niyatasya tu saṁnyāsaḥ karmaṇo no’papdyate
mohāt tasya parityāgas tāmasaḥ parikīrtitaḥ
Giving up one’s duty is not proper. The abandonment of obligatory work is due to delusion and is declared to be in the mode of ignorance (18.07 Trans. Prasad).
Chapter eighteen is a reflection on the proper role of work in life. It is not uncommon for beginning spiritual aspirants to abandon regular work in the thought that more time devoted to devotional activity will produce quick results. Such individuals do, indeed, quickly attain lofty spiritual states. They may have visions of divinity and experience various occult powers. Unfortunately, these quick realizations will not last, since the earnest seeker has not yet incorporated spirituality into the whole of life. His or her work and relationships will suffer from a lack of attention, and crises will begin to develop, which will eventually result in abandonment of devotion. The seeker who abandons work will end up more or less like a drug addict, looking for a “quick fix” of God-realization but not thinking about the consequences.
In order to reach stabilization in the spiritual life, in order to practice long-term, one must attend to all of the responsibilities of life while also undertaking spiritual practices. The chapter discusses two paths, that of the sannyasin and the tyagi. The sannyasin takes formal religious vows and devotes his or her whole life to spiritual practices. This would seem to be the obvious way to eliminate the conflict between worldly and spiritual existence. We should note, however, that even sannyasins must work, whether that work is begging for food, running a religious institution, teaching lay devotees, or simply practicing austerities. By no means does the sannyasin escape the life of action. Great perils also come with this life, as the sannyasin must avoid the temptations to pride that come along with wearing the cloth. The same law that applies to the lay devotee also applies to the sannyasin, in that he or she must work without regard for the fruit in order to obtain liberation.
The second path mentioned in chapter eighteen is that of the tyagi. The tyagi continues to work in the world but performs all action as worship, renouncing the fruit of action. The tyagi is a sort of “secret sannyasin” and renounces the world in his or her heart. The tyagi has abandoned likes and dislikes and performs all work out of a sense of duty alone. The tyagi also faces great spiritual danger, chiefly the danger of living among worldly people and the possible temptation to abandon the disciplined life. The inner renunciation provides protection to the devotee living in the world, as the tyagi no longer cares about the status symbols and accolades that entrap so many people. The tyagi stands outside the law of karma, since, by the action of worship he or she cancels out the past sinful actions. The path of the tyagi is very efficient and guides the sincere devotee down the path of liberation. The tyagi works, all the while saying “Hari, Hari” in his or her heart.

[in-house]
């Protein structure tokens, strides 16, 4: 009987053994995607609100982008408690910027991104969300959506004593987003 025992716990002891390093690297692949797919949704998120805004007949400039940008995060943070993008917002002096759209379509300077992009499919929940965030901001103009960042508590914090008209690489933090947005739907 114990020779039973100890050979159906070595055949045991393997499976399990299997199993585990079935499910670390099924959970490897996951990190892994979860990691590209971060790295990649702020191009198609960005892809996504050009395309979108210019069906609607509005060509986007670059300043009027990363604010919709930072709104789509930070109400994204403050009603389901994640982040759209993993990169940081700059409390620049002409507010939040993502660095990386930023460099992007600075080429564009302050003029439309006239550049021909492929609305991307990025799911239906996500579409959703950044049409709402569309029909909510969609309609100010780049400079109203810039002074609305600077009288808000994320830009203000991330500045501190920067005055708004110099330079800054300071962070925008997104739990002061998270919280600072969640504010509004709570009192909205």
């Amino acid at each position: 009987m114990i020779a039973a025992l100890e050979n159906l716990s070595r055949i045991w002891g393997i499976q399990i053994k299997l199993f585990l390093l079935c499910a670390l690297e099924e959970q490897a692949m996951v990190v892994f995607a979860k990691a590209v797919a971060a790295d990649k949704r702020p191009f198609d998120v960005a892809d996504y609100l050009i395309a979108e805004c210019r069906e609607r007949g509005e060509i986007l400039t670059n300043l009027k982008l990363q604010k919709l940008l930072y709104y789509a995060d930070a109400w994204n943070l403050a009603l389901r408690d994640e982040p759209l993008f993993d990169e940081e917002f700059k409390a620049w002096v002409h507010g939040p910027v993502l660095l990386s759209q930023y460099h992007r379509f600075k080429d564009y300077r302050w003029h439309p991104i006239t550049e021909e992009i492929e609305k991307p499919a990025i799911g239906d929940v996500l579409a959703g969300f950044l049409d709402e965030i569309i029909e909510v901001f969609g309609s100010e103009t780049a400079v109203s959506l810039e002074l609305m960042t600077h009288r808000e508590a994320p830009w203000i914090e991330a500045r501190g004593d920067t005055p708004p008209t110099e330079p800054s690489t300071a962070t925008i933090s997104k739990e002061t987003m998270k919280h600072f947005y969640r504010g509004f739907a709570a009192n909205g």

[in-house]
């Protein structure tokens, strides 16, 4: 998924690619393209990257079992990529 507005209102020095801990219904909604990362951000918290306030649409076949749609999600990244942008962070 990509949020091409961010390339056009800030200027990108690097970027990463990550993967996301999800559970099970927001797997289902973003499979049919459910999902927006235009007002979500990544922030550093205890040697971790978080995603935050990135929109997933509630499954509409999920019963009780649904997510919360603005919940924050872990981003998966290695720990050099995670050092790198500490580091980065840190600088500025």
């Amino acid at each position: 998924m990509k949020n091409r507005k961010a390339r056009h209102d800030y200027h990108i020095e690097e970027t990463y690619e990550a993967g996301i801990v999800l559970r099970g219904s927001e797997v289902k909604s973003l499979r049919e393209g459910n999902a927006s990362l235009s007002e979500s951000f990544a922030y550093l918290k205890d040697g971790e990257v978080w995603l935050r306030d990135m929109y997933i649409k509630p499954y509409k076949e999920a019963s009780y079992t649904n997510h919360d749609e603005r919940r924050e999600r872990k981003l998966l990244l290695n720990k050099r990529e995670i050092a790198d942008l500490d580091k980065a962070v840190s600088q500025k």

The Gita recommends that we avoid both overwork (stemming from a rajasic constitution) and underwork (stemming from a tamasic constitution). The sannyasin and the tyagi alike must work with great energy and enthusiasm, cheerfully and without regard for the result, offering up every action as worship. In this way, confused and wavering consciousness can be replaced with a single-mindedness that conquers all anxiety. This chapter in the Gita reveals a course of action that allows for continued engagement in the world while simultaneously seeking God, welcome advice for the spiritual seeker facing many responsibilities.
Secular society often views religion as a crutch for broken, neurotic people, a coping mechanism for those who simply can’t hack it in the competitive world. Indian philosophy, beginning with the Vedas and continuing through the Upanishads and epic poems, regards religious practice as the crowning touch on an already good life. Spiritual practice is not a prop for a broken life: it is rather the rays of glory streaming through a fully functioning life. The renunciate does not practice because she cannot do anything else well: the renunciate fully engages with the world and has become hyper-responsible, to God and gods, to guru and lineage, to family and work. Such a person comes alive as a result of renunciation. Such a person becomes unstoppable through no longer caring about rewards and recompense, or, conversely, about punishments and condemnation. Such a person rises above the crowd and becomes a refuge for others, transcending even time and death.
This applies to both sannyāsins and tyāgīs. The householder disciple, Mahendranath Gupta, known simply as ‘M,’ recorded the masterwork, Ramakrishna Kathamrita (The Gospel of Ramakrishna), the great work of Bengali devotional literature. Ramakrishna himself remained married, even though he took on many of the aspects associated with monastic life. Without ‘M,’ we would not know the teachings of Ramakrishna, and without Ramakrishna, ‘M’ would not have been inspired to write. Many great saints, like Sant Tukaram of Maharashtra, the great bhakti poet, were married and did not take monastic vows. This is to say that the sannyāsin path and the tyāgi or grihastha path converge at a point beyond ordinary experience, and both have their part to play in living the dharma. Although sannyāsins are generally called renunciates, these are really two different types of renunciation, centering around the core idea of detachment from the fruits of action. Chapter eighteen returns to this central theme of the Bhagavad Gita, as one more reminder to act according to duty without regard for the fruit.